If you qualify for the middle or higher rate of the care component and you have a carer, your carer may be entitled to Carer’s Allowance.
How much you’ll get – weekly rates
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Higher rate - £79.15
Middle rate - £53
Lower rate - £21
Higher rate - £55.25
Lower rate - £21
If you’re getting Disability Living Allowance and your care or mobility needs increase, you may become entitled to an increase in your Disability Living Allowance.
You need to make a claim for Disability Living Allowance before you turn 65, but if you’re awarded the benefit, it will still be paid to you after you’ve turned 65 as long as you continue to meet the qualifying criteria.
If you’re terminally ill, you can apply for Disability Living Allowance under the ‘special rules’. Under these rules, you don’t need to meet the three- and six-month qualifying conditions. Your claim will be dealt with quickly and you’ll receive the Disability Living Allowance care component at the higher rate.
You may also be eligible for the mobility component if you have difficulty walking. All special rules claims for Disability Living Allowance are currently reviewed after three years.
It’s a good idea to get help from an experienced welfare rights adviser when filling in the claim form. From 10 June 2013, anyone over 16 must claim Personal Independence Payment instead of Disability Living Allowance. To make a claim for Disability Living Allowance, call the DWP's Disability Benefits Helpline on 0845 712 3456 or textphone 0845 722 4433, or visit gov.uk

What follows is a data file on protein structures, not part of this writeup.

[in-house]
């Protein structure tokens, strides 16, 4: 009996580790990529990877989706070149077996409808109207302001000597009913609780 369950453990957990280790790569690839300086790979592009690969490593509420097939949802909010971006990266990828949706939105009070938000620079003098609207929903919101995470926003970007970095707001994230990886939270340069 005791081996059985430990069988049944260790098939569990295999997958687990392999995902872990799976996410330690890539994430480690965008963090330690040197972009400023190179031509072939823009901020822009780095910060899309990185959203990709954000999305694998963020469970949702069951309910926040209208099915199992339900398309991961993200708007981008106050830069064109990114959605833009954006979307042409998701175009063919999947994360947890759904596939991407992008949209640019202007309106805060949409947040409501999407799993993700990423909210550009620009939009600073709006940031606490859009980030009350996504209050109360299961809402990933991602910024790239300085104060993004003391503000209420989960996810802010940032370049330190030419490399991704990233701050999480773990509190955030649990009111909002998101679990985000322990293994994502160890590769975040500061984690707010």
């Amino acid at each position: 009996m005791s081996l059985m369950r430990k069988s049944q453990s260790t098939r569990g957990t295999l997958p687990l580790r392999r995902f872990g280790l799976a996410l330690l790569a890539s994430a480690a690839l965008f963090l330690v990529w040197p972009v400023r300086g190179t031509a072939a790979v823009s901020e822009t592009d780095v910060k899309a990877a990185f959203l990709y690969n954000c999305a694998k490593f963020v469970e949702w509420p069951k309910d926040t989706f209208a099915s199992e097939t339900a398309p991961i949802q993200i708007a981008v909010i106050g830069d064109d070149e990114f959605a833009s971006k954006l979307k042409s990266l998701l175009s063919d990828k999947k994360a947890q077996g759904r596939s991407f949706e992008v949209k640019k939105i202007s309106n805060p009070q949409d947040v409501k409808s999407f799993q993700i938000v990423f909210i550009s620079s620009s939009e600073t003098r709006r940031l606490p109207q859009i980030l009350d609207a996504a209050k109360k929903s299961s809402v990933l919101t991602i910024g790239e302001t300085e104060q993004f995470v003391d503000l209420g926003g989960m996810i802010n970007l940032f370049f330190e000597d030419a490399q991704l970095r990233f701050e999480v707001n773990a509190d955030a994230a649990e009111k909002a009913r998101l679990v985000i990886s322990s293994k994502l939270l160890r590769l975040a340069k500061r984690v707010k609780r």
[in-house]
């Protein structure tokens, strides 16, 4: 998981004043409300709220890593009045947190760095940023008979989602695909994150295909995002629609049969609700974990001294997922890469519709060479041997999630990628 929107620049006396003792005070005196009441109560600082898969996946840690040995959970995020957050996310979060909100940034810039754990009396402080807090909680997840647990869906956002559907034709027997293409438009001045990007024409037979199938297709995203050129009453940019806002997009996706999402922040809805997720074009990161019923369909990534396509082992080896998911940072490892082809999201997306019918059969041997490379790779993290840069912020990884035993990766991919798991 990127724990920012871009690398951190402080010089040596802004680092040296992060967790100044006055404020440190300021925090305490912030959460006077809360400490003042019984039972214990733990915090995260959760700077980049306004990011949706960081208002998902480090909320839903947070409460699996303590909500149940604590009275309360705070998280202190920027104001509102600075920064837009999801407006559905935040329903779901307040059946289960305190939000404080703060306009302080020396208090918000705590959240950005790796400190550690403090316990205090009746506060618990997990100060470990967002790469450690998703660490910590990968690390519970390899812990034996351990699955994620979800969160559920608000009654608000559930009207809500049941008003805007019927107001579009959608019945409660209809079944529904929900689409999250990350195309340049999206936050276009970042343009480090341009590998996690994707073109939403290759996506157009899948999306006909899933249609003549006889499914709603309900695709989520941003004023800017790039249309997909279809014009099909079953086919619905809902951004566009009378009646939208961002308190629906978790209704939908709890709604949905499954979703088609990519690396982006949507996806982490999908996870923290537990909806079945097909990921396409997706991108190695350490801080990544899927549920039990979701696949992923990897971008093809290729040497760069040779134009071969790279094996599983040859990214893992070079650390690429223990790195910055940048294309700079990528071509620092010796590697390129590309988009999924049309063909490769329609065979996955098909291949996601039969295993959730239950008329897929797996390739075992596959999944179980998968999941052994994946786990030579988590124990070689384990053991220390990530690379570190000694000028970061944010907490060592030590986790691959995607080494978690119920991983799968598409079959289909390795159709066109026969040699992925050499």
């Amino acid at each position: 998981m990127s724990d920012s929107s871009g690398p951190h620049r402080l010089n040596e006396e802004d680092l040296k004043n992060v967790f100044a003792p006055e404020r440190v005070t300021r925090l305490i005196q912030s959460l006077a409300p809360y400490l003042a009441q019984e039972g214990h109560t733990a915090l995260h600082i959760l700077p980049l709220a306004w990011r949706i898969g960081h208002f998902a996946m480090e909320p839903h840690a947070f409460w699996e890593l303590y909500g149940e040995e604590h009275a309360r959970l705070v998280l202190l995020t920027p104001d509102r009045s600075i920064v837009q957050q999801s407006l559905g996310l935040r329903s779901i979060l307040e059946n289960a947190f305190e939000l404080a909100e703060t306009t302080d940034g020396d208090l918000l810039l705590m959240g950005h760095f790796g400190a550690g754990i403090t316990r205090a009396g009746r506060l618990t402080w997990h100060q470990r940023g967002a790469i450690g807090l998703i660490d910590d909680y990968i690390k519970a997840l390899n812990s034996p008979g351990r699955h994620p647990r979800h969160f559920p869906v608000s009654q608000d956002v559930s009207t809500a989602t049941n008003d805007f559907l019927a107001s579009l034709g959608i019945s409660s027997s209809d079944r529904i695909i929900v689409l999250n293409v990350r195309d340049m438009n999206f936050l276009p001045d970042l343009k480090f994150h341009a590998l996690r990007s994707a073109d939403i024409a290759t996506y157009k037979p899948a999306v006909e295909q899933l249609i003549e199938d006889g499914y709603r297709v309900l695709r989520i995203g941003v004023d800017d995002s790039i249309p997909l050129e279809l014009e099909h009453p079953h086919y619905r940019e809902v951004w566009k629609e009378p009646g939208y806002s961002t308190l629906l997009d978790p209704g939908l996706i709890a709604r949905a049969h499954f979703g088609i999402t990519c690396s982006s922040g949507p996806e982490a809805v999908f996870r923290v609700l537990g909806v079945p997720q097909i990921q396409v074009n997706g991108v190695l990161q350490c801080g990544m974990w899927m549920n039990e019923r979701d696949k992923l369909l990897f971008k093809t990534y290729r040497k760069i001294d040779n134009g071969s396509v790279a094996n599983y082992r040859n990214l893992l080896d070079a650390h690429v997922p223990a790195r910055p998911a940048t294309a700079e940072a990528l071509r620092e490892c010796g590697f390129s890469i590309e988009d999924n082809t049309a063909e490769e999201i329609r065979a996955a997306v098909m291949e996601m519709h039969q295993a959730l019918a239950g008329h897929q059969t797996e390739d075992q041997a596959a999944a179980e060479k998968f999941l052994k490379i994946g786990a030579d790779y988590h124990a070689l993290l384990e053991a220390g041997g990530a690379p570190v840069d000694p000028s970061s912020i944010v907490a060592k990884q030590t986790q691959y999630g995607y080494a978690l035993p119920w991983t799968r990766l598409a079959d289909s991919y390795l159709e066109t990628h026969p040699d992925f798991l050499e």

In Northern Ireland
To apply, call the Disability and Carers Service, the Benefit Enquiry Line or your local Social Security or Jobs and Benefits office. You can also download an application form at nidirect.gov.uk
Your employer may be able to organise this or you can contact your local HM Revenue & Customs Enquiry Centre. If your circumstances have changed, it’s worth asking if you’re still paying the correct amount of tax.
Welfare reform in Northern Ireland - Autumn 2013 update
The Northern Ireland Welfare Reform Bill is still under consideration. While it was originally expected that reforms to the benefits system in Northern Ireland would start to be introduced in summer 2013, these changes are now not expected to occur until at least spring 2014. The latest news on the reforms can be found on our welfare reform page and also at nidirect.gov.uk
Macmillan Cancer Support, in partnership with Citizens Advice, provides a dedicated Welfare Rights Service to cancer people affected by cancer in Northern Ireland. For information and support, or to arrange an appointment, please call 0300 1 233 233. Lines are open Monday to Friday, 9am-12.30pm and 1pm-4pm.
You can also call the Macmillan Support Line on 0808 808 00 00.
For benefits information and support in Northern Ireland please visit nidirect.gov.uk or call 0800 232 1271.
You can also contact the Northern Ireland Benefit Enquiry Line on 0800 220 674, or textphone 0800 243 787 if you are deaf or hard of hearing.